Some questions are truly critical. For instance: “Why did Kattappa kill Bahubali?” Now that we have the answer to that particular question, there is another burning question for the pop-culture-obsessed mind, and that question is this: Does Mohit Suri’s Half Girlfriend retain that line, immortalised by Chetan Bhagat. Deti hai toh de, varna kat le. The answer? In a bit.
First, we must address the elephant in the room. Why are people casting Arjun Kapoor in roles that demand complexity, nuance, skill and an overall understanding of context and milieu? Say what you will about Chetan Bhagat and his writing, but his books are fodder for the kind of films that can strike gold at the box office, if they’re made and positioned smartly. 3 Idiots and 2 States have proven that.
In fact, Half Girlfriend — despite being a mostly-unimpressive and sometimes-revolting book — has the kind of story that would have been a smash hit as a film in the ’90s. And treated with the right amount of texture and sensitivity, it had the potential to make for an intriguing watch even for today’s audience. One of the key aspects of the story – the protagonist Madhav Jha’s struggle and conflict with the English language, can come through strongly only with a medium like cinema; because in the book, everything is in English, including the bits where the character is actually speaking in Hindi.
However, the film falls flat on its face, largely because rather than seeming like an under-confident but rugged, attractive, athletic and intelligent fellow — what Madhav is supposed to be like — Arjun’s Madhav comes across looking like an overgrown oaf (pardon my language, but it’s true). His supposed-Bihari accent is not only terrible, but also inconsistent. In one scene, he says ‘loojer’ and ‘loser’ within a few seconds of each other, without irony. (What’s surprising is that Arjun played country bumpkin so much better in his first film, Ishaqzaade.)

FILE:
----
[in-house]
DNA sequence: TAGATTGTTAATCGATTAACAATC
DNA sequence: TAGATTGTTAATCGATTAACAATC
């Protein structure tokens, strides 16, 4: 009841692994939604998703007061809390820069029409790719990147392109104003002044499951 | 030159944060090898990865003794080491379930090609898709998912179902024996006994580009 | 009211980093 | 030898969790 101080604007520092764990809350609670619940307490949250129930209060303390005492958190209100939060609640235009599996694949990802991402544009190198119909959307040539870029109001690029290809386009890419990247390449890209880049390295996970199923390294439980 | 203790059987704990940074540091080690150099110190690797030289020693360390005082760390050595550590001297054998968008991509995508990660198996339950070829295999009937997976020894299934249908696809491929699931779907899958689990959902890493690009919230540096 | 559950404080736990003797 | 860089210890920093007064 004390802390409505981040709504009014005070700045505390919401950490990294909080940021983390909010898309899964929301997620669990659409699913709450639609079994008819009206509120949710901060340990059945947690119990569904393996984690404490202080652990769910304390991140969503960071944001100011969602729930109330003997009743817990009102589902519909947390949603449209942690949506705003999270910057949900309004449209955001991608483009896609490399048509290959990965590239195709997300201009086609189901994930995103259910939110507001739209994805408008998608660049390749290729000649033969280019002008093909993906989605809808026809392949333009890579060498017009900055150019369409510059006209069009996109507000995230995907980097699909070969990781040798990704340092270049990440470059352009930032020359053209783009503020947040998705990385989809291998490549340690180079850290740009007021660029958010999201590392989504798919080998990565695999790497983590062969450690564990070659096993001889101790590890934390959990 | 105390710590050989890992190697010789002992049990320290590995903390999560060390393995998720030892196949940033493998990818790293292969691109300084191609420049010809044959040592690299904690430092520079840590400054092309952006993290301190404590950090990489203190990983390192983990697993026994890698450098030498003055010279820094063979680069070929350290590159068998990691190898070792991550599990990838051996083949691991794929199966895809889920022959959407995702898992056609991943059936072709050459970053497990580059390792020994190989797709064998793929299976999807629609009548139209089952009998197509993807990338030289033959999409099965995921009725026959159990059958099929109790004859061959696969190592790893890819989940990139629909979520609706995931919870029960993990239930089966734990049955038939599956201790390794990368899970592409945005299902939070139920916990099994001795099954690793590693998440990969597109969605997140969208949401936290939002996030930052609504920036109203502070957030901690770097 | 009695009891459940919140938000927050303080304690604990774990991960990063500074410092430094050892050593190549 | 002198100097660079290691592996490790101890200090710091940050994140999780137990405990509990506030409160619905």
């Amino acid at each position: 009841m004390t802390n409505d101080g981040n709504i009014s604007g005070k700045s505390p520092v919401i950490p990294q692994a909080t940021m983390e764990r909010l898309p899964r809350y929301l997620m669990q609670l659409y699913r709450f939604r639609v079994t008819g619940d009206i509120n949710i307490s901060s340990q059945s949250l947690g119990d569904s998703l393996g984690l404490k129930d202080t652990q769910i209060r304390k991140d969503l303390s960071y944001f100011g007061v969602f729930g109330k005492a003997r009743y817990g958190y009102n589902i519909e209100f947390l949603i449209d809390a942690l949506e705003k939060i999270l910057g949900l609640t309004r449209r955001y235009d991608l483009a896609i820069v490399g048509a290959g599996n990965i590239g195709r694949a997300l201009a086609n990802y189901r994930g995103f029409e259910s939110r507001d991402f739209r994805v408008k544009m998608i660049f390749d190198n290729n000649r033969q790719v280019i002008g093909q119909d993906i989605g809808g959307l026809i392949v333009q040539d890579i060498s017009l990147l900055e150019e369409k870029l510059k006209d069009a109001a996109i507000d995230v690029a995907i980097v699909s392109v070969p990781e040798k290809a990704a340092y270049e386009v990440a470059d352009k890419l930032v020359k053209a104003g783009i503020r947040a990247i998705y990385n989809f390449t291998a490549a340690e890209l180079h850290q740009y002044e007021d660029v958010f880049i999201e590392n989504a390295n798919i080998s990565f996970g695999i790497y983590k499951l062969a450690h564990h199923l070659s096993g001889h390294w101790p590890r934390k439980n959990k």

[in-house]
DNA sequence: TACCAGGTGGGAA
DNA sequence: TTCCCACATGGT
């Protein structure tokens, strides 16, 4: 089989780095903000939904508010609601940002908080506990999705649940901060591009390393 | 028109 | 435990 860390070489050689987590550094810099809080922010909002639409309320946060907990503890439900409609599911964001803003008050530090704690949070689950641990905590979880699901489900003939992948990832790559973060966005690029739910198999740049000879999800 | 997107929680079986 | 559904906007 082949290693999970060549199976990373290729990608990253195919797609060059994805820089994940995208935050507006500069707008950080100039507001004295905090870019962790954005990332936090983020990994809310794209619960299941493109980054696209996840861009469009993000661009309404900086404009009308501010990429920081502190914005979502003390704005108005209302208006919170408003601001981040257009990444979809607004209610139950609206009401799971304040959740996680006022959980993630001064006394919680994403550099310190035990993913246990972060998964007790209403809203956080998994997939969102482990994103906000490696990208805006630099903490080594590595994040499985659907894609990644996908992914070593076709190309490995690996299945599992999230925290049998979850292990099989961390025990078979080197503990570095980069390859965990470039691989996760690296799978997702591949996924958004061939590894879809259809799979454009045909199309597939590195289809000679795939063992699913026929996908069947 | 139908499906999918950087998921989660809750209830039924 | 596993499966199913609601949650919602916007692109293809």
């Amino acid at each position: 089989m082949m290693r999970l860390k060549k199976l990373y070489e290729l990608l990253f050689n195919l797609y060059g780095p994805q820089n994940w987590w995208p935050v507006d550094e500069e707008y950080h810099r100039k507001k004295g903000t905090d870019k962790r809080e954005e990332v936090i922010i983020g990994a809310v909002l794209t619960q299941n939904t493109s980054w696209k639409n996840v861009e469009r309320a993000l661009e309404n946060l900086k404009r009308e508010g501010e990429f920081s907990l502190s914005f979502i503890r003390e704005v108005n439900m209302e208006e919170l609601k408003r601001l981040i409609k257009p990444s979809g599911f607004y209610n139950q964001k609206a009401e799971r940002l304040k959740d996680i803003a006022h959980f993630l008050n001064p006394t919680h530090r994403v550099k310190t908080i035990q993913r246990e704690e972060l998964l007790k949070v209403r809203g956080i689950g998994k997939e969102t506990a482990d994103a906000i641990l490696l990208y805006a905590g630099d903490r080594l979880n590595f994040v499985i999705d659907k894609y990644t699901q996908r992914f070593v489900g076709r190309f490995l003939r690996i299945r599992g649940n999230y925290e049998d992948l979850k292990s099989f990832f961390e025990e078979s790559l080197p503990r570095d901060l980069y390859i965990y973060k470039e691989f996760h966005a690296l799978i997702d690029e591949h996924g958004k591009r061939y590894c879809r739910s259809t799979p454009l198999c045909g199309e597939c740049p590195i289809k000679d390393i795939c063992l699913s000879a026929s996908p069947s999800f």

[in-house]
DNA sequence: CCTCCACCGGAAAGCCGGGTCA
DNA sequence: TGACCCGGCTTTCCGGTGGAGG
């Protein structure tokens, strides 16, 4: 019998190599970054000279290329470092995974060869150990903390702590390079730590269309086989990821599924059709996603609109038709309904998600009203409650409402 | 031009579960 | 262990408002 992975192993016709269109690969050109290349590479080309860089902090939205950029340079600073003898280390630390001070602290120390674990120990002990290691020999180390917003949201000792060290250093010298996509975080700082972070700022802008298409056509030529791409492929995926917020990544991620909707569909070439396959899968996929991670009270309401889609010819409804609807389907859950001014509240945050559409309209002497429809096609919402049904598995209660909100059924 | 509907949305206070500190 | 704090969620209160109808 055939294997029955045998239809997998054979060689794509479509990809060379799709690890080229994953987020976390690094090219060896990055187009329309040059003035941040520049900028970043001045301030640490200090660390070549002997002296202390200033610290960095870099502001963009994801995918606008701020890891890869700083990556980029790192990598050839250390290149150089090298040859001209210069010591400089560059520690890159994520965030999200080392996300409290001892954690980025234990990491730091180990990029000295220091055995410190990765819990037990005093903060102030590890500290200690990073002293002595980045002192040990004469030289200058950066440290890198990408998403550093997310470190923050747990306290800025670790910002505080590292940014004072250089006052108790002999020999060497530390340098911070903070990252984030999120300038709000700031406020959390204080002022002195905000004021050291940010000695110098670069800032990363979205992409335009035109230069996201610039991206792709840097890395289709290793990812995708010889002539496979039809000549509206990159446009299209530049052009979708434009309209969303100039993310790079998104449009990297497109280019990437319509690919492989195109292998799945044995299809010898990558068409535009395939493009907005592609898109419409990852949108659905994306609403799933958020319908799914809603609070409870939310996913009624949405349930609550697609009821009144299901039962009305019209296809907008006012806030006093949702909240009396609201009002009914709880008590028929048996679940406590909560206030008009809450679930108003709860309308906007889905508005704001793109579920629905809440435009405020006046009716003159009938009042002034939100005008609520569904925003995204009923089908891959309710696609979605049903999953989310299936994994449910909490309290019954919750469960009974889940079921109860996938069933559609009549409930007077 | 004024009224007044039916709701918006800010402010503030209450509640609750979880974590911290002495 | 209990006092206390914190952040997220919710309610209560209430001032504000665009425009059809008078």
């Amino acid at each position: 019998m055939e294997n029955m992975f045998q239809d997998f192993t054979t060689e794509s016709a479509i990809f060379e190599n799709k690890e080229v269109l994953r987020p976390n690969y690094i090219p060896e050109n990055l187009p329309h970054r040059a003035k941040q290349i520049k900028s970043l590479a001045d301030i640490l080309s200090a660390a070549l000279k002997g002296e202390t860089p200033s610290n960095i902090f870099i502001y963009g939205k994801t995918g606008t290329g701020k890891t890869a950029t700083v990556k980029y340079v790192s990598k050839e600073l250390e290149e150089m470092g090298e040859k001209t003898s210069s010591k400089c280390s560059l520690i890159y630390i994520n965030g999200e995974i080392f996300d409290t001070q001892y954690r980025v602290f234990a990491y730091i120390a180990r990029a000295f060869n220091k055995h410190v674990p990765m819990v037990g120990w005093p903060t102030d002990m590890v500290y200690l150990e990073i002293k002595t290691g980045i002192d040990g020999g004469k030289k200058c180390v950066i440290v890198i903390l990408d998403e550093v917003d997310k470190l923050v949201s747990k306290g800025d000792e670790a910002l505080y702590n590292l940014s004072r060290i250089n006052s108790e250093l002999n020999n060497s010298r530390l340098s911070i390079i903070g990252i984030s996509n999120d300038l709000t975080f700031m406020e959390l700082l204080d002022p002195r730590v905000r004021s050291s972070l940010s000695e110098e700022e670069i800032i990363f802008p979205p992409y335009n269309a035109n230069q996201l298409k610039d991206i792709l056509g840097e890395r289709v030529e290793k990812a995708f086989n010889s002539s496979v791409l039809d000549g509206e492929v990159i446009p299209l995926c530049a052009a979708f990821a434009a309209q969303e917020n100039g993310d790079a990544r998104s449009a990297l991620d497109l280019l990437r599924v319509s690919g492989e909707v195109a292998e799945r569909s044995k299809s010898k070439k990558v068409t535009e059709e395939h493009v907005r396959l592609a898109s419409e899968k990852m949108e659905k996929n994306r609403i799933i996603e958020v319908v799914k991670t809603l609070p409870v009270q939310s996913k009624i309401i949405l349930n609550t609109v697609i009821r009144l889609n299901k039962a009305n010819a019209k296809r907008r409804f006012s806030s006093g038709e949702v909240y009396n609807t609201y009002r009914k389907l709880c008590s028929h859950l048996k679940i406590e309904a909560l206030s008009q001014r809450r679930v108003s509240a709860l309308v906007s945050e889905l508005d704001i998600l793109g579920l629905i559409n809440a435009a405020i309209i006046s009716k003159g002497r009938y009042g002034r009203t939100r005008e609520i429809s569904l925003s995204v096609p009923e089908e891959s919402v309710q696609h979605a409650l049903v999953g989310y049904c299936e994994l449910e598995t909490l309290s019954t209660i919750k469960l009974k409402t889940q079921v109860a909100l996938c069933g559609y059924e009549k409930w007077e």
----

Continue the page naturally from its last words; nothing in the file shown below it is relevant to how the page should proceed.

About the only not-bad thing one can say about Arjun Kapoor in Half Girlfriend is that the film version of Madhav Jha comes across as less of a sexist creep than the book version. But that’s because Arjun Kapoor completely lacks the chops to pull off the character the way it was written. The character in the book is your average horny Indian male bred on a staple diet of entitlement, who shows a semblance of evolution through the story. (Sample this: At one point, when the girl covers her exposed legs, Madhav in the book reacts with, ‘Damn, I just lost my view’.) The character in the film, though, is just a brawny bumbling buffoon, his facial hair standing in for actual expressions.
Mohit Suri also takes the best thing about the book — the character of Riya Somani — and makes her a brooding bore, with spurts of being a slightly improved version of the high-on-life-or-cocaine character Shraddha Kapoor played in his own Ek Villain. While she was insufferable there, she’s quite, well, sufferable here.
Riya was an enigma in the book, the reasons for her demeanour, stoic personality and her actions through the story being a mystery all through, revealed only in the third act. (Yes, the book is actually split into ‘acts’. Bhagat knew right then that he was writing a script, not a book.) Like the book, in the film the narration itself is forcibly non-linear. However, the story unfolds quite linearly, cutting to the present once in a while. The result is a dumbed-down film with virtually no peaks or hooks, preferring to spend its time wallowing in shallow emotions, accompanied by a thoroughly unmemorable soundtrack.
In fact, the ‘village area’ scene from the trailer, which has already become a mildly funny meme, actually has ‘rural area’ in the book. That’s how little the makers of the film think of or trust the audience, and that’s the level they decided they must stick to all through. In another scene, we see Shraddha Kapoor put a bottle of water to her mouth to take a sip, but clearly not sipping or even wetting her lips. That’s how little the director cares.
What we’re left with, then, is that burning question from the start of this column. (Spoiler ahead!) In the book, Madhav attempts to get intimate with Riya, is rebuffed and becomes violent, before he utters that most infamous and reviled line, which created a stir when the book came out. Deti hai toh de, varna kat le. (‘F**k me or f**k off’ is how Chetan Bhagat translates that line in the book.)
We’ll never quite know whose call it was, but the scene in the film ends up a cop-out, simply by virtue of one changed syllable. It could have played out exactly in the disgusting manner it appears in the book, after which Madhav could have gotten his comeuppance through the story. Instead, quite like the book and the film, its most (in)glorious moment is also a half-damp squib. Who would have thought that one day Chetan Bhagat will get to hear these golden words: The book was better.